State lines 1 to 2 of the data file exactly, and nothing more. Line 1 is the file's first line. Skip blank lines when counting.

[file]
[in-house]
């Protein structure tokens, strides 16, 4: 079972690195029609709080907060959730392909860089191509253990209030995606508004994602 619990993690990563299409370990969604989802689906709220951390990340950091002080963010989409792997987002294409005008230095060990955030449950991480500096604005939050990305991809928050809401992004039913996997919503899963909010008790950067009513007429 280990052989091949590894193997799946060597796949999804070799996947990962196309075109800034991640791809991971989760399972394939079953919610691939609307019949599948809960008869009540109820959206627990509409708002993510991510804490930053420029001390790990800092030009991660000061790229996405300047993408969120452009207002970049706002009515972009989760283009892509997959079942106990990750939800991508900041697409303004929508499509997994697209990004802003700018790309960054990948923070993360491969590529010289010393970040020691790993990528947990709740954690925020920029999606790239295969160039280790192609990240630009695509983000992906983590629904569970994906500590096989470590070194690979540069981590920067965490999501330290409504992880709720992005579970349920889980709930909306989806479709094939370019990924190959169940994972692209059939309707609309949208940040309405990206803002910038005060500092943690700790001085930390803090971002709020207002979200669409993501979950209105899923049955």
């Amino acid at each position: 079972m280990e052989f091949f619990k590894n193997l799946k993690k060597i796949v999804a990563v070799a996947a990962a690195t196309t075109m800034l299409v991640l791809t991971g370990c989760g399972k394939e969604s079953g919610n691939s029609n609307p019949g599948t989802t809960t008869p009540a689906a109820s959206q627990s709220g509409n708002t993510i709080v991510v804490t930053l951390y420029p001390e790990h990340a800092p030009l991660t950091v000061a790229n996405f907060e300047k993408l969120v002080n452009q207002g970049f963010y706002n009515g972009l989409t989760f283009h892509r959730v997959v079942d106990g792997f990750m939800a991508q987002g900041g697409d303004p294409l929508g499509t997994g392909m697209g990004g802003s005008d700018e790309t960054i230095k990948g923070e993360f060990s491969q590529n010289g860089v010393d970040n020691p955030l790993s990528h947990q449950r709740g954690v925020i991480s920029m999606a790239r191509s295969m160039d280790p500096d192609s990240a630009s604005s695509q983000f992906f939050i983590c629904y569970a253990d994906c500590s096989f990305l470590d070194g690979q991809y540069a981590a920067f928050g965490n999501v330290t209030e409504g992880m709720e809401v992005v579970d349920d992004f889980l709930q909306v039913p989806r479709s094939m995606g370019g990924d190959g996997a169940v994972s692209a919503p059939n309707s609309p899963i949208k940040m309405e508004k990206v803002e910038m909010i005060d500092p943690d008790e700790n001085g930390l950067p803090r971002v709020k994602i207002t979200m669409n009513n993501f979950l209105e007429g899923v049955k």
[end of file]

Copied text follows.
[in-house]
């Protein structure tokens, strides 16, 4: 079972690195029609709080907060959730392909860089191509253990209030995606508004994602 619990993690990563299409370990969604989802689906709220951390990340950091002080963010989409792997987002294409005008230095060990955030449950991480500096604005939050990305991809928050809401992004039913996997919503899963909010008790950067009513007429 280990052989091949590894193997799946060597796949999804070799996947990962196309075109800034991640791809991971989760399972394939079953919610691939609307019949599948809960008869009540109820959206627990509409708002993510991510804490930053420029001390790990800092030009991660000061790229996405300047993408969120452009207002970049706002009515972009989760283009892509997959079942106990990750939800991508900041697409303004929508499509997994697209990004802003700018790309960054990948923070993360491969590529010289010393970040020691790993990528947990709740954690925020920029999606790239295969160039280790192609990240630009695509983000992906983590629904569970994906500590096989470590070194690979540069981590920067965490999501330290409504992880709720992005579970349920889980709930909306989806479709094939370019990924190959169940994972692209059939309707609309949208940040309405990206803002910038005060500092943690700790001085930390803090971002709020207002979200669409993501979950209105899923049955």